A gunman with neo-Nazi leanings who killed eight people at a suburban Dallas shopping centre took eight legally purchased guns to the scene, apparently chose his victims randomly and was shot dead by police within four minutes, authorities have said.
The Allen police officer who shot and killed 33-year-old Mauricio Garcia, ending Saturday’s attack, acted heroically and saved “countless lives” through his quick action, Hank Sibley, the regional director of the Texas Department of Public Safety, said at a news conference.
He said the officer is still processing what happened and is not ready to have his name made public.
The investigation into Garcia’s motive is continuing, but he expressed neo-Nazi beliefs, Mr Sibley said, adding that Garcia had no criminal history before he opened fire at Allen Premium Outlets.
Garcia took eight guns to the scene, including three on him and five still in his vehicle, Mr Sibley added.
“The big question that we’re dealing with right now is, ‘What’s his motive? Why did he do this?’” Sibley said. “Well, the big question is, we don’t know. That’s what the investigation is trying to find out.”
Posts by Garcia on a Russian social networking site suggest that he planned for weeks before he launched the attack in Allen, a diverse community of about 100,000 people roughly 25 miles north of central Dallas.
Garcia researched when the shopping centre was busiest — Saturday afternoons — and posted photos on social media in mid-April of a store near where he ultimately began shooting people. Among those killed were two primary school-age sisters, a couple and their three-year-old son, and a security guard.
The online statements have contributed to an emerging picture of Garcia, who was discharged from the Army in 2008 because of mental health issues and had apparently been working as a security guard, according to neighbours and an Army official.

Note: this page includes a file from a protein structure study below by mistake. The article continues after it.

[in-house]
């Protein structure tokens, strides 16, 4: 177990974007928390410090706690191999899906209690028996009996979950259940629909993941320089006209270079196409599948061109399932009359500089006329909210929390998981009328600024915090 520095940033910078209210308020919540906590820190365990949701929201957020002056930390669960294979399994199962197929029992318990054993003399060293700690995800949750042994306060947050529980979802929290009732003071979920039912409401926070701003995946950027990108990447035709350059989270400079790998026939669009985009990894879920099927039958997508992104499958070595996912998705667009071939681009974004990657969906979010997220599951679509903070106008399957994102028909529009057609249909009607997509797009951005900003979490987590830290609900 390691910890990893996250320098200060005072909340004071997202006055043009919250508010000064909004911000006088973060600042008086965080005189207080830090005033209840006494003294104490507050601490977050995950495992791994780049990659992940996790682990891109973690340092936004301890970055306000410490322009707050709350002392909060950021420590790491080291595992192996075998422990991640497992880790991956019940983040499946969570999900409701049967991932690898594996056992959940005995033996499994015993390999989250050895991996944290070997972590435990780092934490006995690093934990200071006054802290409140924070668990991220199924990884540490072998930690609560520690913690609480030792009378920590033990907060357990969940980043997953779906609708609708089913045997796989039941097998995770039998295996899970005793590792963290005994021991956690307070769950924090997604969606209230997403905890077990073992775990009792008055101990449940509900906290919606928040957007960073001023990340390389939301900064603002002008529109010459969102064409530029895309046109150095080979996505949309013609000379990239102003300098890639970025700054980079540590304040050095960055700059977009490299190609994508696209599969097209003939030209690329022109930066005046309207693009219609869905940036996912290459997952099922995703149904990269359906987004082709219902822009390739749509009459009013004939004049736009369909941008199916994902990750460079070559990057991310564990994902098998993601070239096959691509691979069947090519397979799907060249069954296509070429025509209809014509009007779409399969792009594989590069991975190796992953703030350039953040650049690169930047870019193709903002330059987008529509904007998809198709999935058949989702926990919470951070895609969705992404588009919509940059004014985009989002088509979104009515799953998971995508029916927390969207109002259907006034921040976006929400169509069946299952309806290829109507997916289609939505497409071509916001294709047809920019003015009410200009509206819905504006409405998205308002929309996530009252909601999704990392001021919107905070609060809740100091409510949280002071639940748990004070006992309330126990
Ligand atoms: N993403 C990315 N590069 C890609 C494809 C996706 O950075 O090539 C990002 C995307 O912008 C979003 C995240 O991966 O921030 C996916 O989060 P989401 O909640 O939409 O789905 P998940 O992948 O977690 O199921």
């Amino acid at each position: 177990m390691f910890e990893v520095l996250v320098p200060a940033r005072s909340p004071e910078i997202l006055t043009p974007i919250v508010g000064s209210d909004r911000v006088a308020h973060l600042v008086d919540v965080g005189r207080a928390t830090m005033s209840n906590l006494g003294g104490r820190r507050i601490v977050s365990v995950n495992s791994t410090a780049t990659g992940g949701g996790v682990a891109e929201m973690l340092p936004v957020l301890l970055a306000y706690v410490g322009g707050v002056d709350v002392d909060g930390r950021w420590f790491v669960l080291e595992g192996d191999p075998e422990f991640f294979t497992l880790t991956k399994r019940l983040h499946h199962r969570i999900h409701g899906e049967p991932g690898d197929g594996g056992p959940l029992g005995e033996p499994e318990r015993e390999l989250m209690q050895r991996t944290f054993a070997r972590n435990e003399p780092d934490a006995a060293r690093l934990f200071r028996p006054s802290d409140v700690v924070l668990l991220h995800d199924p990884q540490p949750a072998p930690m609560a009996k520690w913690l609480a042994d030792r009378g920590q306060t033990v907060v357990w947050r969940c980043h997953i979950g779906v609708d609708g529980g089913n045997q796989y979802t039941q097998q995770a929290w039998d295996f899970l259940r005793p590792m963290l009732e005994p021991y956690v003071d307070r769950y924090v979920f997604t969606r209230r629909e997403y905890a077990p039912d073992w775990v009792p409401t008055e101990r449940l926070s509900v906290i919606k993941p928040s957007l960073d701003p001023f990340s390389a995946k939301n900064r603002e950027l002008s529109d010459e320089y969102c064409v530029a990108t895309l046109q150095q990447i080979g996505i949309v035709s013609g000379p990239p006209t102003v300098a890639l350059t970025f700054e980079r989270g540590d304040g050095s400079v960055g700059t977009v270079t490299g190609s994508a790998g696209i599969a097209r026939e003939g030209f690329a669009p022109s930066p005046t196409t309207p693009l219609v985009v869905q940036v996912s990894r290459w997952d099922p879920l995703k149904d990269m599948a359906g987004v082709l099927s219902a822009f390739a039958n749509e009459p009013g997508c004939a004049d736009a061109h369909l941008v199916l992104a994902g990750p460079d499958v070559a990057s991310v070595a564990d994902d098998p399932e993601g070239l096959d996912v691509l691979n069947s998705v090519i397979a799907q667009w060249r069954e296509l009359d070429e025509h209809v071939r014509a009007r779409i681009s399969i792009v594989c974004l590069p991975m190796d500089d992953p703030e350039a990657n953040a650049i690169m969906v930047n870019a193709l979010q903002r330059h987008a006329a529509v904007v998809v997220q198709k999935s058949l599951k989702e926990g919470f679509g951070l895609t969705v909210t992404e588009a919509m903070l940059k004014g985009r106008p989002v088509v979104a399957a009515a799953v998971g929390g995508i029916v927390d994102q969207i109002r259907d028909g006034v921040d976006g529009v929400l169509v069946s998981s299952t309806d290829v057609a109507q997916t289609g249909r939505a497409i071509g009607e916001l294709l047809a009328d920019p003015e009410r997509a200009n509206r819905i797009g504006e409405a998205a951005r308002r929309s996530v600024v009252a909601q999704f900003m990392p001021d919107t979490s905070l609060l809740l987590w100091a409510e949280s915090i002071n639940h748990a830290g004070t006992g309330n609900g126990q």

Aric Toler, director of training and research at the international research collective bellingcat.com, said he identified Garcia’s profile on the site OK.RU by searching for active accounts with his birthdate located in the US.
The Associated Press independently verified the account, which also featured an image of a traffic ticket with Garcia’s name and birthdate as well as paperwork from a motel where he stayed before the shooting at Allen Premium Outlets in one of Dallas’s most diverse suburbs.
Federal agents investigating what motivated the shooting have also reviewed the online posts, according to a federal law enforcement official.
The official said Garcia had a patch on his chest when police killed him that read RWDS, an acronym for “Right Wing Death Squad”, which is popular among right-wing extremists and white supremacy groups.
Garcia joined the Army in 2008 but was terminated three months later without completing his initial training, US Army spokeswoman Heather J Hagan said.
According to an Army official he was kicked out due to mental health issues.
Garcia received an “uncharacterised” discharge, which is common for recruits who do not make it through training or the first 180 days, according to a defence official. That type of discharge — which is not dishonourable — would not set off red flags or require any reports to law enforcement.
On the Dallas block where Garcia lived at a family home until recently, neighbours said they thought he worked as a security guard but they were not sure where.
A woman who lives next door said she did not know her neighbours well but described them as nice and polite. Garcia was always friendly, she said.
A law enforcement official said investigators also have searched a Dallas motel where Garcia had been staying ahead of the attack.
Amid protests on Monday at the Texas Capitol for stricter gun control, two Republicans sided with Democrats to advance a bill that would raise the age to buy semi-automatic rifles from 18 to 21, though the measure has little or no chance of becoming law.